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Anthropology Unit

Anthropology Unit | University of Geneva

Reconstructing Europeans' genetic evolution through computer simulations and heterochronous molecular data

Project scope

When and how was constituted the genetic pool of European populations? Despite the accumulation of many genetic and genomic data, the genetic history of the European continent is still poorly understood, partly because data on past populations are fragmented and heterochronic. This project contributes to this area of research by developing new methods of data analysis, by computer simulations and integration of different information sources (genetics, genomics, environment, archeology).

  • What were the interactions between early modern humans (Homo sapiens) who arrived on the European continent and their Neanderthal contemporaries?
  • What has been the impact of climate changes on the distribution and genetic diversity of hunter-gatherers living in Europe?

The rapid development of laboratory techniques has produced huge genetic databases for human populations currently living around the globe and even full genomes. In addition, it is now possible to extract DNA from fossil bones from prehistoric era if the conditions of preservation of those remains are good enough. However, despite the accumulation of these data, the genetic history of the European continent is still poorly understood. The development of methods of analysis does not follow the pace of data production. In particular, there are very few methods to jointly analyze contemporary and ancient DNA (heterochrony), and none in a realistic framework that takes into account the geographical distribution of populations and migration, both of which have played a very important role in determining the genetic structure of human populations. This project aims to develop and use new approaches by computer simulations of complex models that incorporate these different features.

Des cartes montrant la simulation de la propagation du néolithique en l'Europe et le remplacement progressif des chasseurs-cueilleurs.
Computer simulations are used to study the effects of different waves of migration in Europe, including the emergence of modern humans.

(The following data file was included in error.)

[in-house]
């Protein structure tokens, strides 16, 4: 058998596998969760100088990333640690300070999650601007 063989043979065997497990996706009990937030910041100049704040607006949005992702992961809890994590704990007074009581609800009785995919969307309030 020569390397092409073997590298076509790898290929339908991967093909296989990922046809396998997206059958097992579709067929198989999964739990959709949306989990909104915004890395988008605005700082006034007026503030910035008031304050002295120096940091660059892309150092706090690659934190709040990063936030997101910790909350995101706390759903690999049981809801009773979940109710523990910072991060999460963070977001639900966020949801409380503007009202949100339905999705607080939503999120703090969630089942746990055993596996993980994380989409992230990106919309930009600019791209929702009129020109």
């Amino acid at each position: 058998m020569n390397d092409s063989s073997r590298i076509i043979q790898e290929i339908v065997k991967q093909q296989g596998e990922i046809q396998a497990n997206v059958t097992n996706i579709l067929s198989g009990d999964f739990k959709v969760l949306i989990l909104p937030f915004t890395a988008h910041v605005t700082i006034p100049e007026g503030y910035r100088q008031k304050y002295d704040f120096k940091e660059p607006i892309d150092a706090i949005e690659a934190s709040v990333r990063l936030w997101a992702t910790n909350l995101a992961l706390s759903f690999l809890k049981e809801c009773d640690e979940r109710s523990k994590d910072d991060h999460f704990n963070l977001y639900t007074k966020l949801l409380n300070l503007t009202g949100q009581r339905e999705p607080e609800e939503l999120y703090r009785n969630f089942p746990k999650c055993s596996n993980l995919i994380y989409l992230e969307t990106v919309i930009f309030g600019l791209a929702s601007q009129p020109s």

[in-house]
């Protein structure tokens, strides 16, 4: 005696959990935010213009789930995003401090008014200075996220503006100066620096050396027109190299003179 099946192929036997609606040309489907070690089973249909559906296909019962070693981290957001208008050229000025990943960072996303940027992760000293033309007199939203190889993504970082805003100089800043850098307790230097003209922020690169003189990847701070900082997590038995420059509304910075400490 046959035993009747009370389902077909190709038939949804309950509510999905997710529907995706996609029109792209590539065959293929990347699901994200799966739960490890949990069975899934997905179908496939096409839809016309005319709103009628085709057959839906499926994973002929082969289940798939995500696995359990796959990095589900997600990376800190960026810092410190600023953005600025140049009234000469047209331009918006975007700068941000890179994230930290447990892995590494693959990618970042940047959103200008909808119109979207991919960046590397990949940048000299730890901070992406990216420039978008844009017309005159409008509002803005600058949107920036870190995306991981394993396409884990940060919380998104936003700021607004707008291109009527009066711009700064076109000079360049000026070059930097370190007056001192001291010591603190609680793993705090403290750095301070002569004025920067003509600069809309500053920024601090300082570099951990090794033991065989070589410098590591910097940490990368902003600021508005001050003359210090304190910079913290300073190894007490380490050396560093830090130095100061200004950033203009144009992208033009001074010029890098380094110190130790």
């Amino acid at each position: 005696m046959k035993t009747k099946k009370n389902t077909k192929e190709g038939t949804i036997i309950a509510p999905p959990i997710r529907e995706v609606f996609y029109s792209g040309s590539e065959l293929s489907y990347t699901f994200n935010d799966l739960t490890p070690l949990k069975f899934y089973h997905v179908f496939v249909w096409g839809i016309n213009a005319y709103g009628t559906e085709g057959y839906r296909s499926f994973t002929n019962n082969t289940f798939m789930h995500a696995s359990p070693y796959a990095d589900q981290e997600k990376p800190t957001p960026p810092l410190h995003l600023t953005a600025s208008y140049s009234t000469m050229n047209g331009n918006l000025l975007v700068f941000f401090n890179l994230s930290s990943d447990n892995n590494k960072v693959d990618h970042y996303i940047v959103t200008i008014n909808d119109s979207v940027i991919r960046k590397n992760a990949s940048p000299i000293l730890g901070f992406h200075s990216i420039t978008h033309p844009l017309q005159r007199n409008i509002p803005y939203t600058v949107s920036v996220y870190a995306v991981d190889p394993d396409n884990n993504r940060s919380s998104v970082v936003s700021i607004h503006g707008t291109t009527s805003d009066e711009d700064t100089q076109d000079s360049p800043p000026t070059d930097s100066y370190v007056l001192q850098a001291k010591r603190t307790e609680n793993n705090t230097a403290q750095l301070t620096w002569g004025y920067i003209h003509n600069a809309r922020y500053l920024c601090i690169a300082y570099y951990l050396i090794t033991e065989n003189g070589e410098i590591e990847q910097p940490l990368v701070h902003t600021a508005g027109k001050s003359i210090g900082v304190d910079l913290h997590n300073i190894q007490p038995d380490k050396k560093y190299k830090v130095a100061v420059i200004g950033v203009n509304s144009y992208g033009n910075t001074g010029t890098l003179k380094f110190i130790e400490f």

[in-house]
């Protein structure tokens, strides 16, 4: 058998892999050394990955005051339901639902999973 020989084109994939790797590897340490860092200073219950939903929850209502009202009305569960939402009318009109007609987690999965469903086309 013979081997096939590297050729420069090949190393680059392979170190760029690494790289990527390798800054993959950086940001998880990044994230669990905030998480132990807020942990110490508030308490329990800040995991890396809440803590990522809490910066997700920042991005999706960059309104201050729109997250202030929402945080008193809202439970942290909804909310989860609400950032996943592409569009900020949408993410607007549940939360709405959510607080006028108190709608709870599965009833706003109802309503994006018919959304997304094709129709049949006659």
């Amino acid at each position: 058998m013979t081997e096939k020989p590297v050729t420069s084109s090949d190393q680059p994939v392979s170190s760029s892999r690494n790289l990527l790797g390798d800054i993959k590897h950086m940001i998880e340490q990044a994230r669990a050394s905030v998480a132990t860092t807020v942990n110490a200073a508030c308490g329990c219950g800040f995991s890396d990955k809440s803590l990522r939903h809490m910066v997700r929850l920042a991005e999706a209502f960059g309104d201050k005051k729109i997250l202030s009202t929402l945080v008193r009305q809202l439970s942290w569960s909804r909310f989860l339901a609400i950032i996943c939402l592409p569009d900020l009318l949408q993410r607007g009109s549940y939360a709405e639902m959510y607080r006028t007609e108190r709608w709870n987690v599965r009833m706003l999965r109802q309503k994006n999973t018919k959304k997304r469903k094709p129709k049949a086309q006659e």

Crânes de NNéandertaliens de La Chapelle-aux-Saints (France) et de Teshik-Tash (Ouzbékistan)
Ancient DNA extracted from fossilized bones (eg Neanderthals) are analyzed to extract information about the population history of Europe.

This project has an interest in evolutionary biology as it will provide a better understanding of complex biological mechanisms, including genetics / genomics and population demography. The study of how specific genetic variant may spread in populations over time could be applicable to disease-causing genes in a second time.

In addition, the project also has a historical significance as it aims at better understanding the evolution of European populations since the arrival of Homo sapiens on this continent and their relationships with related species such as Neanderthals.

Finally, it is relevant to evolution in general, as well as ecology and conservation genetics, since the methods developed can be extended and applied to other issues and other organizations (e.g. the for research on invasive species) either retrospectively or prospectively.

  • To what extent the Neolithic transition has involved the arrival of farmers from the Middle East and therefore the integration of their genes ?
  • What are the events subsequent to the Neolithic that have significantly influenced the genetic structure of European populations ?

This interdisciplinary research plan includes national and international collaborations, including the universities of Freiburg and Mainz (Germany).

Project main innovations

Computer simulation of complex and realistic evolutionary processes

Integration of different information sources (genetics, genomics, environment, demography, archeology) into the models.

Combined analysis of genetic and genomic data from ancient and contemporary human populations.

Use of the most modern statistical methods for analysis and estimation of parameters, such as "Approximate Bayesian Computation" (ABC).

Selected publications in relation to the project

Swiss FNS logo

A research project funded by the Swiss National Science Foundation (SNF grants 31003A_156853, Applicant Dr Mathias Currat)

Related projects

Internal collaborators

External collaborators and experts

Computer programs related to the project

  • SPLATCHE 2 - SPatiaL And Temporal Coalescent in a Heterogeneous Environment.
  • SELECTOR - Forward-in-Time, Spatially Explicit Modeling Software to Simulate Genetic Lineages Under Selection.

Outcome of the project

University of Geneva
Dpt. of Genetic & Evolution
Anthropology Unit
Quai Ernest-Ansermet 30
1205 Genève
Ph +41 22 379 69 67
Fax +41 22 379 31 94